Think for a minute about fresh relationships, or first dates. In the beginning, you’re relying on a fleeting endorphin rush to fuel the entire relationship. It’s juvenile and unsustainable. You know that at some point those fuzzy feelings will fade, and unless you have developed a more profound and healthy partnership, the relationship will grow cold, dead, and meaningless. It will disintegrate. Likewise, your relationship with Christ must be a lot deeper than just that feeling. That feeling is great and should be cherished, but it’s a bonus, a blessing; something that is undeniably good, but absolutely fleeting. Your love for Christ should be there whether that feeling is or not – and that can only come from a relationship that is covenential, and unconditional;  a lot more like marriage.

 

In marriage you enter into a covenant relationship by swearing an oath. A husband, no matter how he feels on a certain day, must care for his wife, putting her before himself, every day of the week, in sickness and in health. Because love isn’t that fuzzy feeling you get when you first hold hands – those are hormones. Actual love is listening to her problems, even though you may think her problems are silly. Love is going on a double date with her friend Tina and her boyfriend Stan, even though you sort of can’t stand either of them and they’re not funny. In essence, love is the act of putting someone else before yourself, even if you don’t always feel like it. Why should loving Christ be any different?

 

Showing up to church even if you don’t feel like it, standing up straight and picking up a hymnal and singing – even though your tone-deafness makes the person in front of you uncomfortable, is loving God. Actually feeling good about yourself and the Lord is important too, but that feeling is not why you’re there. You are there because God is the Lord of all things and you must worship him. It is your duty. Just like a husband must be there for his wife, because that is what true love looks like.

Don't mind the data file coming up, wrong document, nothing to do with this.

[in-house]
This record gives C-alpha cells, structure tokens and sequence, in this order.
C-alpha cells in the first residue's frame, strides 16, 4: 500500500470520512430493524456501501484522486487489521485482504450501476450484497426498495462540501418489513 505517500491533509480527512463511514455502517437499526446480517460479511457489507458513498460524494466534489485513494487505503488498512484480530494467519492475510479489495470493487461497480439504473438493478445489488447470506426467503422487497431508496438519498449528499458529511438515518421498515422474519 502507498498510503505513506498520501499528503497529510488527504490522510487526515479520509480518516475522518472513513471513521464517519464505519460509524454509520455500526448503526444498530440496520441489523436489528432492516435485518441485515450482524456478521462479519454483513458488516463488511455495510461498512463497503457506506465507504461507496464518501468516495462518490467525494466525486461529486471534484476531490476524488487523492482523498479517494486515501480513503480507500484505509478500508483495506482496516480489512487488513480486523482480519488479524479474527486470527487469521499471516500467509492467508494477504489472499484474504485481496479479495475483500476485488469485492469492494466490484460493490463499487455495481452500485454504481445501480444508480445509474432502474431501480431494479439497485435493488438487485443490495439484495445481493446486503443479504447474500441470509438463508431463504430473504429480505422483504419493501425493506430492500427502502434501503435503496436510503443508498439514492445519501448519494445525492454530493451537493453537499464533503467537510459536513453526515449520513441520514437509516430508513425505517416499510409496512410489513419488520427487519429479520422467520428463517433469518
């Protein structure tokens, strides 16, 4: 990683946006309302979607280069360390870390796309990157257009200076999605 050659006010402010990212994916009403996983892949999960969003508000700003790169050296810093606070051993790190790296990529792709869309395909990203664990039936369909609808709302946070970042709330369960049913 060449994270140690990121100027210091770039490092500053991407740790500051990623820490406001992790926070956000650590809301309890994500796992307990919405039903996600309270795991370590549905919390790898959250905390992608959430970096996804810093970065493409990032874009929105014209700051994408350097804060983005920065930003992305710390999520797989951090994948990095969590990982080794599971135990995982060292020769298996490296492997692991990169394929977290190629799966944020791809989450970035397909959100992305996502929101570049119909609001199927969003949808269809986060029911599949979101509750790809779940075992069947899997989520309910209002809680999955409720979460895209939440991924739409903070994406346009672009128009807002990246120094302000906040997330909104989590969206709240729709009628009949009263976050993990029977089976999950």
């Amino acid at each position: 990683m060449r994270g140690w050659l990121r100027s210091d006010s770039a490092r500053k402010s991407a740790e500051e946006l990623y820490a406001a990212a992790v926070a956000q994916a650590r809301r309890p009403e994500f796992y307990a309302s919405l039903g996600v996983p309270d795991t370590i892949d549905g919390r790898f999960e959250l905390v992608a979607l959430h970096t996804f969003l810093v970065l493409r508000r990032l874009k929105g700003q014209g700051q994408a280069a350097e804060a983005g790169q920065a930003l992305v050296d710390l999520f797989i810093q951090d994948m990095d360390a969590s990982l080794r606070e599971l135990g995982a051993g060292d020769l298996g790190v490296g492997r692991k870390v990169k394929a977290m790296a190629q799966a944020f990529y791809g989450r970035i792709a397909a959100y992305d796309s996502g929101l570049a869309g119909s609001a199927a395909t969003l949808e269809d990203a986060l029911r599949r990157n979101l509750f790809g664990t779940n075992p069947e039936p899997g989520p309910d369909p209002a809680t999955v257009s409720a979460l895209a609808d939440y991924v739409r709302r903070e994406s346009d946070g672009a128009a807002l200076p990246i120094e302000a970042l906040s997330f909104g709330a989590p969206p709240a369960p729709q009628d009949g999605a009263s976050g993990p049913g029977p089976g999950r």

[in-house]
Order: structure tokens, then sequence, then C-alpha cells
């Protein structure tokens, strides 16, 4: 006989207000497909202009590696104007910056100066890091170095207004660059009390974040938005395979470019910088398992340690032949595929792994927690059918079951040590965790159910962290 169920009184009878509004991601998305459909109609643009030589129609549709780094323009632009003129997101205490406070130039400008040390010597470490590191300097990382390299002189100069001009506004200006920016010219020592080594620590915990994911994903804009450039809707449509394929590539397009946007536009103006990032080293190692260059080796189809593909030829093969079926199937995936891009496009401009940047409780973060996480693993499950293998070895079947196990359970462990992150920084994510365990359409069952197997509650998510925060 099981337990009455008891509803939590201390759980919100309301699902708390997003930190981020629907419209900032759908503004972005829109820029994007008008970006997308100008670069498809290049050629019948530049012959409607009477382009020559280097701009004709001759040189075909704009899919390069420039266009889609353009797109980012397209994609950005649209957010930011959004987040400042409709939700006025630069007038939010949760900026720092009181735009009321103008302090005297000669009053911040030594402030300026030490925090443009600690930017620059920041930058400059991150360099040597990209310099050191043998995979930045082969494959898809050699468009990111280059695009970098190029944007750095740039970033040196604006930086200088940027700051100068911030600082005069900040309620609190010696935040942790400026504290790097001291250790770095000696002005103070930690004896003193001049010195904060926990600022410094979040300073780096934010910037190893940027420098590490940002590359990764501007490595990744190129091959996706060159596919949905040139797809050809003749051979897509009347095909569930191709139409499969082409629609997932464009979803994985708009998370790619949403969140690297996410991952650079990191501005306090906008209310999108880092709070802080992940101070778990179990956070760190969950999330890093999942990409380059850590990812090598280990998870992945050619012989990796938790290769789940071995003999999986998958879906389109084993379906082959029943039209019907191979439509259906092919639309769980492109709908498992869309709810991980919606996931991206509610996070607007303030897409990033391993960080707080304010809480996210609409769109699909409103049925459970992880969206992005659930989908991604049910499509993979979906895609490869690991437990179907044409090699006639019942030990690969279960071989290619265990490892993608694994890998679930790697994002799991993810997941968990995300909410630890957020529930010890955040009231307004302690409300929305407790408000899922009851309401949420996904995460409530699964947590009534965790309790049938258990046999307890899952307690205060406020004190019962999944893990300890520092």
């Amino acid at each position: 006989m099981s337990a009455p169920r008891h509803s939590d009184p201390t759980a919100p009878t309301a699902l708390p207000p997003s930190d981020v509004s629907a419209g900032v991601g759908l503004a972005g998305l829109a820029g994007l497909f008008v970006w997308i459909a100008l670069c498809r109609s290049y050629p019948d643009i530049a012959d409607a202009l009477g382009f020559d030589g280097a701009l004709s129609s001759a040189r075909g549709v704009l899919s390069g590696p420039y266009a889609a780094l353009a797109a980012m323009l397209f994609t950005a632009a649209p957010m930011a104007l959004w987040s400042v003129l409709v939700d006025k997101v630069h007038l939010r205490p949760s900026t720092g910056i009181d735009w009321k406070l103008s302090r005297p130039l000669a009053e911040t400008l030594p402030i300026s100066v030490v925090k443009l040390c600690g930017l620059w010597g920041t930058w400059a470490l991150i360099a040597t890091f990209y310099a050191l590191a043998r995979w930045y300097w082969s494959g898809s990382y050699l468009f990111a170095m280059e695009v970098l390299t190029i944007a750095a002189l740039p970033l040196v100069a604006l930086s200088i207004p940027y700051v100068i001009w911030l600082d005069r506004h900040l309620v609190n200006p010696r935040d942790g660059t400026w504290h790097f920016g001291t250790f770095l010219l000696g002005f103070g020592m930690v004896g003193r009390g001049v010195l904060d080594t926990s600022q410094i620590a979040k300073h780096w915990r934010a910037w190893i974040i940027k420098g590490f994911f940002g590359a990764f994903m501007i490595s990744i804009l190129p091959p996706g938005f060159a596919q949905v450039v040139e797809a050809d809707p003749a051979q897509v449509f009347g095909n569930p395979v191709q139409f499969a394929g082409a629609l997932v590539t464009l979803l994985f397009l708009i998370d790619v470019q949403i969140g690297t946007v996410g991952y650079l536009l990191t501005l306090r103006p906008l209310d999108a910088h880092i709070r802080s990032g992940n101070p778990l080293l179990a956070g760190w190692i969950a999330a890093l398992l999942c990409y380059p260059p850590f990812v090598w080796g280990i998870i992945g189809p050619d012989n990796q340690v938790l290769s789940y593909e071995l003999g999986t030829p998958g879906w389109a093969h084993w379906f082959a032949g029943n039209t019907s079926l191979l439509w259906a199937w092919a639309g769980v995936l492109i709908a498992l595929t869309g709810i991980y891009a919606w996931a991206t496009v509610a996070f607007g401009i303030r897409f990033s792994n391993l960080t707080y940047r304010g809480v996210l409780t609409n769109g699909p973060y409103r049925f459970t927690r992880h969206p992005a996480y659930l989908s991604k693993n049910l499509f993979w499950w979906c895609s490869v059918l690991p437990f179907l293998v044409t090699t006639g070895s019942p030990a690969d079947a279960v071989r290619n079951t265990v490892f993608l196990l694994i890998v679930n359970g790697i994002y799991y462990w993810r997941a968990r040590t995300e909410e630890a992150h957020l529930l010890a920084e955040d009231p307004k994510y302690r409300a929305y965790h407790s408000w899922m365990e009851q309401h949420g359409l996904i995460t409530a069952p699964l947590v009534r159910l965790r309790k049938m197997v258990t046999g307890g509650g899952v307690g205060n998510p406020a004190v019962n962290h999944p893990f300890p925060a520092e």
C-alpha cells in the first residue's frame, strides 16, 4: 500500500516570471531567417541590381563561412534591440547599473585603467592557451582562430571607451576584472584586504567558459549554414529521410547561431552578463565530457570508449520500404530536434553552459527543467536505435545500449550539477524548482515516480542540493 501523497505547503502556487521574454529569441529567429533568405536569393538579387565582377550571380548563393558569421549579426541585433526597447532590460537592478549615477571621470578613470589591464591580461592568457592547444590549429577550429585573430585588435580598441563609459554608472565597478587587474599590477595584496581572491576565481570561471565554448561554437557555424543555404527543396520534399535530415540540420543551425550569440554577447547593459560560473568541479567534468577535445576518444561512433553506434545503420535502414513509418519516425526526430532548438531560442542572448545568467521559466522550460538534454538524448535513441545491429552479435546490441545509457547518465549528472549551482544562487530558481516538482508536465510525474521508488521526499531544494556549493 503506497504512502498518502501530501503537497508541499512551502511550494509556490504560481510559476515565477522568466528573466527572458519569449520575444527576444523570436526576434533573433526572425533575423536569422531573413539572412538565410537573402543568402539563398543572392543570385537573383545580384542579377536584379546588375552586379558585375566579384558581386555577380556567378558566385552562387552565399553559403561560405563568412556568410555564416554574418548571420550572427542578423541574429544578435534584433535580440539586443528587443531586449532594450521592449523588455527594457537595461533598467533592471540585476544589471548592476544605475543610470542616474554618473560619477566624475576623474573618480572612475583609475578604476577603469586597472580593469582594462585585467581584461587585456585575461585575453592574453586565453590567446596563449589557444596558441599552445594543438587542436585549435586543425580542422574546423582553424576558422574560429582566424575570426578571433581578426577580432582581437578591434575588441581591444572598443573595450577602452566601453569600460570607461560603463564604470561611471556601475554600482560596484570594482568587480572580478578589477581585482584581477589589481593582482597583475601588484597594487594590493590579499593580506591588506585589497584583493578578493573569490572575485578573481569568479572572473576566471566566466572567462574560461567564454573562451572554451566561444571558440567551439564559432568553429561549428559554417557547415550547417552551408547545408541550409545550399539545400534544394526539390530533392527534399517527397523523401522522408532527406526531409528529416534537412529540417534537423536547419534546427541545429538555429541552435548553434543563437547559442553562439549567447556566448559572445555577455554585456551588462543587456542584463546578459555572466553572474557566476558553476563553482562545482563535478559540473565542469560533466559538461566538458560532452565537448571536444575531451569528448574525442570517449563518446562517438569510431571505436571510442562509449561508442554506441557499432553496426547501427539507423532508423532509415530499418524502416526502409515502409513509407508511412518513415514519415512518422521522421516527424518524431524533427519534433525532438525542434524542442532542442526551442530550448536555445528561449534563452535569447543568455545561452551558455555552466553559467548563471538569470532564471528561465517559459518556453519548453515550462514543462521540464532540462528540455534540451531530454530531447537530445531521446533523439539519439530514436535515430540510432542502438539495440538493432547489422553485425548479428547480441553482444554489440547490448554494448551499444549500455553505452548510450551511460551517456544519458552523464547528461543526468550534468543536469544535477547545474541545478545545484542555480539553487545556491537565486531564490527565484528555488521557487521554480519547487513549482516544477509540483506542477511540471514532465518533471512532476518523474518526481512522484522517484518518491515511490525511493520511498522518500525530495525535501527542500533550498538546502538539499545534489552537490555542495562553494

Occasionally, before I go to Mass with Ramón, there is no part of me that feels super excited about doing so. Mass isn’t all that fun. But putting my occasional indifference aside in order to honour the Lord brings me peace beyond understanding, because I am living the way I ought to live, and honouring him because of who he is. There is a certain peace in knowing you’re doing the right thing, even when it doesn’t excite you.

 

So if you’re serious about your faith, create a routine around it, or better yet, have a ritual. Make the theme of this ritual spiritual growth, rather than enjoyability. Of course, you’re allowed to enjoy it, but always remember that enjoyability should never be the point. A good ritual will act as the foundation of your spiritual life whether enthusiasm is there or not. For me, it’s going to mass on Sundays, weekdays, and praying before each meal. For you, it could be daily morning devotional readings on your front porch or going to chapel every day.

 

Ritual will strengthen your relationship with Christ, even on days when you’re not feeling it. By putting in the time, doing your duty, and loving him – by placing him first, and your preferences second, it sets the framework for a deeper, more mature relationship with Christ.